This is an update on the podcast episode, “Eat Your Heart Out Dr. John Doe”. In it, she shares her traumatic experience with her psychiatrist and the lasting effects of it. If you haven’t listened to it, I would highly encourage doing so before reading this blog post.
Yesterday, I got a call from some attorney’s assistant I’ve never heard of asking if I would be willing to testify against Dr. Doe in court. My heart dropped. I sometimes feel like it was all a distant memory never needing to be reminded my “no” wasn’t enough. However, every couple of months, or even years, I get a phone call from someone new asking me to recount a horrible memory that always leaves me shattered. Then I remember the hands, the smell, the corrosive stubble against my skin. I remember my defenses “I wore a long sleeve”, “I didn’t lead him on”, “I was vulnerable”. The lump forms and the tears start, and I feel like I am in that office trapped, surrounded by drawings that patients drew for a man who abused his power and abused me. It has been six years that those events took place. The events that carved out a piece of me and replaced it with a dying ember that crackles at the call of each new investigator. I never felt believed, I always prefaced I didn’t have evidence and I would understand hesitance to believe, but that I wouldn’t lie about it. Each time they wrote notes, while I choked my way through the retelling. Some would offer me water and tissues, some would tell me to calm down. There would be months or years between calls that always felt so sudden. I would be watering the plants and get a call. I would be with friends and get a call. I would be at work and get a call. I don’t think I’ll ever get accustomed to the idea that there might be someone somewhere dialing my phone number right now to ask me more questions. But if they do, I hope they are kind and patient with me while I feel the ember spark again and burn another piece of me away.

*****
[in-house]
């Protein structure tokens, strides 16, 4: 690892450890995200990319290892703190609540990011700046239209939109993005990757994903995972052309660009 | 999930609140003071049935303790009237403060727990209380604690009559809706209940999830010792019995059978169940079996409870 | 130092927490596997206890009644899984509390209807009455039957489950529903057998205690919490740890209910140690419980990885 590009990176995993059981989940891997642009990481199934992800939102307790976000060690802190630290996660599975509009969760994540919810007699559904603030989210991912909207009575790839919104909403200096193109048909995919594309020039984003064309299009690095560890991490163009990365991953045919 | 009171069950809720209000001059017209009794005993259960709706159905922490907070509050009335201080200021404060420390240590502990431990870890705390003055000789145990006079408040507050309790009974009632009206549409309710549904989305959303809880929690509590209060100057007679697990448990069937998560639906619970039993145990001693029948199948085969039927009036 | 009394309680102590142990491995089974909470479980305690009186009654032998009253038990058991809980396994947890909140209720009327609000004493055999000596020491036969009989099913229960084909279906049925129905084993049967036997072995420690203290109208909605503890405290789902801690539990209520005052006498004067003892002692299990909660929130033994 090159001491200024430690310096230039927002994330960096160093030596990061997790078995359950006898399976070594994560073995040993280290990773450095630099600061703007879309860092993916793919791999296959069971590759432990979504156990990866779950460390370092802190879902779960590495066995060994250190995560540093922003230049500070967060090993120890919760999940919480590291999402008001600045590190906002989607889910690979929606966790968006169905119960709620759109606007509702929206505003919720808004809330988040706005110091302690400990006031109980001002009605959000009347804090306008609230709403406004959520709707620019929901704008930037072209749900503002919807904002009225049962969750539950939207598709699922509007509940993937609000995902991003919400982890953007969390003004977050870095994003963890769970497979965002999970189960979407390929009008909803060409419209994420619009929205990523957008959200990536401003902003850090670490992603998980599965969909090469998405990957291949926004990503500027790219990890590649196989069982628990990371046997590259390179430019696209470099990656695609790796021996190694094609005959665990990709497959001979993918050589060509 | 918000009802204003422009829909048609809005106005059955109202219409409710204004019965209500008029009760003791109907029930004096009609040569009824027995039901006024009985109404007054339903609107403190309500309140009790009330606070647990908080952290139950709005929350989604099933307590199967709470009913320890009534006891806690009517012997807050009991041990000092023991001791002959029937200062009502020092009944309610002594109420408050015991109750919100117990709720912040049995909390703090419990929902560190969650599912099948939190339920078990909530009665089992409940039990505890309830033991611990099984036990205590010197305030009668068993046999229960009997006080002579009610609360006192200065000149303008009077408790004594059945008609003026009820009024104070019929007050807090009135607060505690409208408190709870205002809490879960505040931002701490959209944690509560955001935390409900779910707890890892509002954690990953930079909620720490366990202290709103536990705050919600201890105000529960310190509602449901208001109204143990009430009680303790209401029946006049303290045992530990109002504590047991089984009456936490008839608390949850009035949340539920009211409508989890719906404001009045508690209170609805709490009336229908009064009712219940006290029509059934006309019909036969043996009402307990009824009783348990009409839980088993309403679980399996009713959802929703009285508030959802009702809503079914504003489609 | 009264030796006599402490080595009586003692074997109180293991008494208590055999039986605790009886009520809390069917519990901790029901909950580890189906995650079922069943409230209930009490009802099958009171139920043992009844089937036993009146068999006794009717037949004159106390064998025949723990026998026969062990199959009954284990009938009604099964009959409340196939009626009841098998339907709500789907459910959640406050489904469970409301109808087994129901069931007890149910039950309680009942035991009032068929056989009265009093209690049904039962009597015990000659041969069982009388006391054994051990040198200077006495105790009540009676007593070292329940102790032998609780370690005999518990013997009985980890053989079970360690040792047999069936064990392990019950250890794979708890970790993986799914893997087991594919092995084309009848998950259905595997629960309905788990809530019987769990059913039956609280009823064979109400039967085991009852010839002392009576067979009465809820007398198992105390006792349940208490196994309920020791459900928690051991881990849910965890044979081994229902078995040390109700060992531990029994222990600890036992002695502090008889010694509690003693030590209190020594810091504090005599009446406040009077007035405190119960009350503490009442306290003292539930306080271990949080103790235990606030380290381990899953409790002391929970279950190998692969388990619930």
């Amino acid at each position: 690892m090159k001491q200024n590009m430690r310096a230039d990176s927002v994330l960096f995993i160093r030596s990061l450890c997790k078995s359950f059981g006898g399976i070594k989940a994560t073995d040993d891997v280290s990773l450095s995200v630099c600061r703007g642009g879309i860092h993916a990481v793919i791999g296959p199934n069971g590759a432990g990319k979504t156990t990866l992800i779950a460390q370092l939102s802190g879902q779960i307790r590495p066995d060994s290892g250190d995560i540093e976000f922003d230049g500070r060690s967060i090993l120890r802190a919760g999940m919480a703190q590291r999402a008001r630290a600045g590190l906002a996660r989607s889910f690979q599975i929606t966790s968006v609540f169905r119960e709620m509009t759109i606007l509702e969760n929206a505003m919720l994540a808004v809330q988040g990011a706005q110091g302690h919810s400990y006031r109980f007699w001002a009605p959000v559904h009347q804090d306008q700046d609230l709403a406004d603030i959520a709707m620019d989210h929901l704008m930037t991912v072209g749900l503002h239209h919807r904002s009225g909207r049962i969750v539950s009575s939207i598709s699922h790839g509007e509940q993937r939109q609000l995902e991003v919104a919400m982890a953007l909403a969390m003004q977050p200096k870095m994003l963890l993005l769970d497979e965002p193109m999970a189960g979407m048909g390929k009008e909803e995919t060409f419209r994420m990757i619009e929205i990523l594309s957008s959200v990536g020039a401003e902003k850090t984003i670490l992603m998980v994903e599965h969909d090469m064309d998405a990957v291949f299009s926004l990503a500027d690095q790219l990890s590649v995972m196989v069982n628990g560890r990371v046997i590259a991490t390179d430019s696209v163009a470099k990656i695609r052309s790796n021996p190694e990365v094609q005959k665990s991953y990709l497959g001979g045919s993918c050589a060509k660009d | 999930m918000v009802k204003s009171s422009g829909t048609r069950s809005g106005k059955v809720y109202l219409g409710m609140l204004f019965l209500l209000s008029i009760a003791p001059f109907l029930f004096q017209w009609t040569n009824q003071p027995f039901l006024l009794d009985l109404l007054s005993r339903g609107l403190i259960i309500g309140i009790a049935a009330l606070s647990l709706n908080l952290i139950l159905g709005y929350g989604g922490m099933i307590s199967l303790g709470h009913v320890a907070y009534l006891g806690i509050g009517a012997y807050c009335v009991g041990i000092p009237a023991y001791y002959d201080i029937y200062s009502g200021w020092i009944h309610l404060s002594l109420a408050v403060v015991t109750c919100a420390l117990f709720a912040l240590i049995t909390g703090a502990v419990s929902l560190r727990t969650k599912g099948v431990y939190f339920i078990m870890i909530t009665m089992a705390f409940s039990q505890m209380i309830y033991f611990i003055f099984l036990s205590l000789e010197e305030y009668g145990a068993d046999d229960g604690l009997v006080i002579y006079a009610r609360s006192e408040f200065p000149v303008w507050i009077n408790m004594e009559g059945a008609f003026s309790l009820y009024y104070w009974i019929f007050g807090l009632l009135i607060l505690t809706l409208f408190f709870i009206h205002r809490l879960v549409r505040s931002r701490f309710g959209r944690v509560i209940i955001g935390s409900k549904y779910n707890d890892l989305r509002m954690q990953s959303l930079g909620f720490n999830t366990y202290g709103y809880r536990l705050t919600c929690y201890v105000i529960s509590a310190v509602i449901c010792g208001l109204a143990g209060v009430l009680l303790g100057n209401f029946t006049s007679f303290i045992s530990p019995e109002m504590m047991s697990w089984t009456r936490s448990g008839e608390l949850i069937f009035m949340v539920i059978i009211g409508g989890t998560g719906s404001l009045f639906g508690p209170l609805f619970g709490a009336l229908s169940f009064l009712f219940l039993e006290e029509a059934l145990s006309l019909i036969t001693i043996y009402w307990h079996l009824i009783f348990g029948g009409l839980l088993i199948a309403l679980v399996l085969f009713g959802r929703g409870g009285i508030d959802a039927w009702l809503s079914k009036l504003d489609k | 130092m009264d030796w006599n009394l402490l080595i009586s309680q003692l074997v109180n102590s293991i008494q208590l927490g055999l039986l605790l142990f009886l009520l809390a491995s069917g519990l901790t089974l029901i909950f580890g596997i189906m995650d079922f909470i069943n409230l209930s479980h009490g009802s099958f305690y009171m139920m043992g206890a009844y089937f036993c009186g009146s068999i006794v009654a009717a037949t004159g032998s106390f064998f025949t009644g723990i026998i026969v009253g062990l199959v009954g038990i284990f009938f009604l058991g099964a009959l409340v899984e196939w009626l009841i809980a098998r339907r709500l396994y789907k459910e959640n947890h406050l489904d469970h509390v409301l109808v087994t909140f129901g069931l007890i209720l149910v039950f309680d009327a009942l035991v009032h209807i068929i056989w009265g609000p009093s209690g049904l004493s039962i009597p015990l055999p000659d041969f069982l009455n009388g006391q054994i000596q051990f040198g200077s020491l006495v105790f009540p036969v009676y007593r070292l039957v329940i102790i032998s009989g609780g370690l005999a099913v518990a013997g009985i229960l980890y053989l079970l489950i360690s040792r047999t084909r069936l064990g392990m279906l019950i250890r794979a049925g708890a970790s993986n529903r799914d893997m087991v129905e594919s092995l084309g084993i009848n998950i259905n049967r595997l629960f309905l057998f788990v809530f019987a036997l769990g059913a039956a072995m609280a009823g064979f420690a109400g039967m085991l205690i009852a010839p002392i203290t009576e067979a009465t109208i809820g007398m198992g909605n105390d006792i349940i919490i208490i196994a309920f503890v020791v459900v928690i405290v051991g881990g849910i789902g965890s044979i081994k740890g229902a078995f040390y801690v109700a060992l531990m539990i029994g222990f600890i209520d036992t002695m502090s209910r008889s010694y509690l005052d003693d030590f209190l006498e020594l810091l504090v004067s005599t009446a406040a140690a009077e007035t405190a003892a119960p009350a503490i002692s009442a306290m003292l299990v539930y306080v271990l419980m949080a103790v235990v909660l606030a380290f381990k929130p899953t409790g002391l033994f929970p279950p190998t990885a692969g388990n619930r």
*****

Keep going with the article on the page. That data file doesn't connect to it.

I haven’t decided if I would testify. The idea of seeing Dr. Doe cross his arms like he would as I talk in great detail about the events makes me feel scared and vulnerable. When I would talk to an investigator, all they did was take notes. This time, I could be objected because of word choice. I could be interrupted because I was crying too hard. I could be asked to be quiet as they flip through their paperwork making sure there is no contradiction. Their power over my words and my story as I sit in front of him feels like some sort of emotional torture I may be too scared to endure. That’s just the objections. There would be cross-examination. They would ask me all these leading questions that would have no relevancy on his actions designed to manipulate me. The jurors would scribble if I took too long or not long enough, if I cried too much or was stone cold, if the years have taken a toll on my memory and I wouldn’t be able to recall a trivial detail. It all just seems so much.
I haven’t decided if I wouldn’t testify. During the last call from an investigator I was notified there was another. I don’t know her name or what she looks like. In my heart she looks like me but stronger. She didn’t wait. She chose to be this strong woman who is asking for my help not be dismissed. Her hand is outstretched to me with pleading but fierce eyes. I want to apologize to her. Maybe my inactions caused her to suffer like I did. I have stayed up thinking about would I say to her and how sorry I am. She wouldn’t need consolidation she would demand the same strength of me.
I have agreed to meet with the attorney and discuss everything. And as I continue to feel the very real tremors of the powerful MeToo movement, I empower women in their choice, if that is the same as mine or not. Each trauma is a unique scar that heals at its own pace. I wish you all that unique healing as well collectively supporting each other.
Thank you for reading this update on my journey. If you have any questions, please feel free to email me at firstname.lastname@example.org I will be as open as I safely and legally can.